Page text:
LW: What role does culture play in the health and healing of Latino men and boys?
NCN: The role of culture within the health and healing of Latino men and boys is front and center. In fact, culture and health are intrinsically related as part of a symbiotic relationship leading to overall health and healing. If we stay stuck within the trauma-informed approach we remain focused on the pain, confusion and acculturation-related stress that our children, youth, and families experience. In addition, a growing body of literature indicates that foreign born Latinos live longer, which in large part should be attributed to positive cultural identity, traditions, and customs that have operationalized themselves in balance, for over 500 years.
LW: What is Transformational Health and Healing?
NCN: La Cultura Cura: Transformational Health and Healing is under the guidance of Jerry Tello, the National Compadres Network (NCN) Director of Training and Technical Assistance. This health framework focuses on building up the natural opportunity factors that exist, and on what is healthy within an individual, family, community or culture. This indigenous life view, promotes what is right and healthy, based on culturally-grounded physical, emotional, mental and spiritual principles and practices.
LW: Is your framework appropriate for girls and other people of color?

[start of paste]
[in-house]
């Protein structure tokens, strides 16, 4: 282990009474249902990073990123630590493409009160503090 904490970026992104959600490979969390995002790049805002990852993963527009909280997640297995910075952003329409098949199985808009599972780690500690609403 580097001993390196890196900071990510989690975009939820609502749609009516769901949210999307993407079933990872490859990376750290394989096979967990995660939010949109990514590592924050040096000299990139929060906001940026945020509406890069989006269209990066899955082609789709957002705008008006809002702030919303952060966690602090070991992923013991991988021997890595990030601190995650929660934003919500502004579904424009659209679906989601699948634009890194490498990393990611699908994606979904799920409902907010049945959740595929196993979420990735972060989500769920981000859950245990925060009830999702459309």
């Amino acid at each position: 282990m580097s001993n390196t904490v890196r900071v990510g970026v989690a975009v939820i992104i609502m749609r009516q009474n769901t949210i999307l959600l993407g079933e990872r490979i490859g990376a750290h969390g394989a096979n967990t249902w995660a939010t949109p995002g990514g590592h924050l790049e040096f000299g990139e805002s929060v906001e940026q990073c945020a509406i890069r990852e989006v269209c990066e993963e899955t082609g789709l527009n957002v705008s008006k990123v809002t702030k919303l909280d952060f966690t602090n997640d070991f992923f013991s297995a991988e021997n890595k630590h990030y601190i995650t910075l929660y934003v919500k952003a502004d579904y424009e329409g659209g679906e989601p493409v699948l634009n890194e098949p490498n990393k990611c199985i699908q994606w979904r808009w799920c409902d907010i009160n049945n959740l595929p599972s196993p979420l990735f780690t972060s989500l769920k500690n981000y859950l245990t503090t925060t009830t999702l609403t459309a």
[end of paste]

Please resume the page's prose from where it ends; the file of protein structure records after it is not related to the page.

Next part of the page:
NCN: The La Cultura Cura (LCC) framework is appropriate for girls and all other populations. The full spectrum of programming and the core tenets of the LCC are not gender specific, but rather family focused, and culturally relevant. The LCC is currently being disseminated, and sought after. The promise and effectiveness of LCC has gained attraction or investment nationally from philanthropy, system leaders, and government initiatives. NCN, in partnership with many of these entities is exploring ways to scale the community engagement, technical assistance and capacity building efforts of the NCN. In particular, NCN has been focusing on scaling up a Healing Generations Project, A National Boys and Men of Color Institute, through the auspice of the LCC in collaboration with a cadre of elders of color, experts, and evaluators who specialize in culturally specific practices, policies, and approaches.  

Liz Wu is a Digital Accounts Manager at Prichard Communications, where she oversees digital outreach for Reclaiming Futures and edits Reclaiming Futures Every Day. Before joining the Prichard team, Liz established the West Coast communications presence for the New America Foundation, where she managed all media relations, event planning and social media outreach for their 6 domestic policy programs. Liz received a B.A. in both Peace and Conflict Studies and German from the University of California at Berkeley. She tweets from @LizSF.

Updated: February 18 2013